No matter which Turn you take, you continue on from it to draw one Kumi, plus one for every empty space in your Sonae. You may then fill the empty spaces in your Sonae from your hand, face up/down by your own discretion.
Play then moves to the other player.
From the start, the game requires a lot of forethought and other than maybe your first turn, all actions need to carefully consider your opponent. You can push your opponent into a victory on your own turn if you are reckless. Secondly, the lack of cumbersome shuffling is a welcome addition to a card game. Unless there’s a rather large victory point goal, you are not going through enough Sashimono to get to the ones you discarded, and there are only three unique Kumi cards so their constant cycling isn’t as luck-based as you might expect. You essentially replace everything you lose by the end of any given turn to keep you competitive throughout the game.
One note that must be taken is that most of the art is actually classic art from the same era the game is set in. The Sashimono, for example, have actual portraits of the named officer.
Positioning is extremely important in this game but your positioning in and of itself only affects your own gaming area, and while your draws are important the game relies more on strategy than pure luck such as dice rolls
Lastly, the game is extremely immersive with the terms it uses, including a glossary in the rulebook.
The biggest negative takeaway is that this game requires a significant amount of working memory in the player to perform the best strategy. Also, an astute player can game multiple Kumi loses by the order they go under the deck. Because the Sashimono can be (un)bowed on either player’s turn, it also requires both players to be constantly alert of the entire gaming area unless they want to forget their own scoring opportunities or activate them for an opponent. Thus, the game favors memory almost more than it does actual strategy. For example, in one play session the same player had forgotten their hidden Kumi and went from 1 power to 0 power and it cost them the battle. We also had a number of moments of “oh wait, this ability activated…” because at minimum there are 18 cards in play to track.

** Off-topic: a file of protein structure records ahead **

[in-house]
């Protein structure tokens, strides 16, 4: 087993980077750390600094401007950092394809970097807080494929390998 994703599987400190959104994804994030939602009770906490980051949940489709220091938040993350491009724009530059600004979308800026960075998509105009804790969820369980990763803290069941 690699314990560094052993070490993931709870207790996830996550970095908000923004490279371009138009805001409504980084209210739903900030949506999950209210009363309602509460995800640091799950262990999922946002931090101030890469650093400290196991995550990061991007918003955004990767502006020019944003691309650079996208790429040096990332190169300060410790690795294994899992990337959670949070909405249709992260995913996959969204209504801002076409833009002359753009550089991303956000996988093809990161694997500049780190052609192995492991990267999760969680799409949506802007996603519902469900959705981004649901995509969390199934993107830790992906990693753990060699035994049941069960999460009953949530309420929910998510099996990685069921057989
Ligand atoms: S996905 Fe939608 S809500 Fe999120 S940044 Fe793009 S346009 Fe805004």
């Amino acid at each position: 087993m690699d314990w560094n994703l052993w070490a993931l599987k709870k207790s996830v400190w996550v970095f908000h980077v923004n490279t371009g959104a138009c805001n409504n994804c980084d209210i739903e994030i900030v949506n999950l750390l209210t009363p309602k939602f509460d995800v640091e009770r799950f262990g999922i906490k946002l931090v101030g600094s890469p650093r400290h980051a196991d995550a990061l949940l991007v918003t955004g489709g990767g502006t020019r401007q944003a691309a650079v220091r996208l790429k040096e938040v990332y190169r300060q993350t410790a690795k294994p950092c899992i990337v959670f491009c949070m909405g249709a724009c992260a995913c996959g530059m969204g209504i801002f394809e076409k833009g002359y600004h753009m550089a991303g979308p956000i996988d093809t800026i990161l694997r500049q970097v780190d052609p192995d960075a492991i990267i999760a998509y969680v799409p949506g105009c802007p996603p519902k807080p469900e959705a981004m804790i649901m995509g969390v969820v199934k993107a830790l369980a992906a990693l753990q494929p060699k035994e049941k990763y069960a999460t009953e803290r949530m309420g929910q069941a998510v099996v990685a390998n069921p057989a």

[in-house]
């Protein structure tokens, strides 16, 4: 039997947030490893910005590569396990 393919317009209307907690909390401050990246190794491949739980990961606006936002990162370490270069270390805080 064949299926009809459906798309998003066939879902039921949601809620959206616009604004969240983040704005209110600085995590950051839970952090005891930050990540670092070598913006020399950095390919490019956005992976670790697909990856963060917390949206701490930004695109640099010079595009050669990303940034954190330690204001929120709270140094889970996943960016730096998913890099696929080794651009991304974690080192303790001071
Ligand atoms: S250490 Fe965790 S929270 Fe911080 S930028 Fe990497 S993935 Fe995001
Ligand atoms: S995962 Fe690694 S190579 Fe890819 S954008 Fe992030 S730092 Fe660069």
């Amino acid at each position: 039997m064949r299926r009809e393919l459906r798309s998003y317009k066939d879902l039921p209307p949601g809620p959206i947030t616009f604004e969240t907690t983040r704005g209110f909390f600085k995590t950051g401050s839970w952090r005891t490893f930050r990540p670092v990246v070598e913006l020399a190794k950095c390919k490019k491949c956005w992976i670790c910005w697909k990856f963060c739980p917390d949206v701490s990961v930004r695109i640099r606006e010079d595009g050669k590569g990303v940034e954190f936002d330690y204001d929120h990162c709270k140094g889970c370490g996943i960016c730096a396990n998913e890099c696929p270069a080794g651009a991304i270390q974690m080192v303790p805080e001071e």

Contrary to the positive aspect of the reinforced setting, remembering a whole set of terminology in addition to paying attention to two arrays of cards was a very confusing part of play. This comes from the authentic language forcing the players to track their terminology as well as the expansive game area.
Finally, the game is an absolute cat hazard waiting to happen. It is quite easy to knock something out of alignment and lose its place since for the most part, once a card is out, that’s where it stays.
As a game, Sashimono’s biggest strengths are that it’s quite a thought provoking game for having so few elements. Those elements, namely the titular Sashimono, can be quite complex depending on their abilities. Winning the game requires a substantial amount of concentration and memory to track which cards were flipped face down, which Sashimono abilities are activated – especially bowing – and what is in your hand to replenish it when all is said and done. The rules themselves are fairly straightforward, with only a handful of choices that are all available from the start. However each card having a unique compilation of abilities is where most of the weight of this game lies.
Is it fun? This reviewer enjoyed the game for being a refreshing take on a cards-only game. It received mixed results from the players it was tested with due to the amount that needed to be kept in working memory rather than the complexity of the game itself. It’s still well worth a try and a unique take on card games.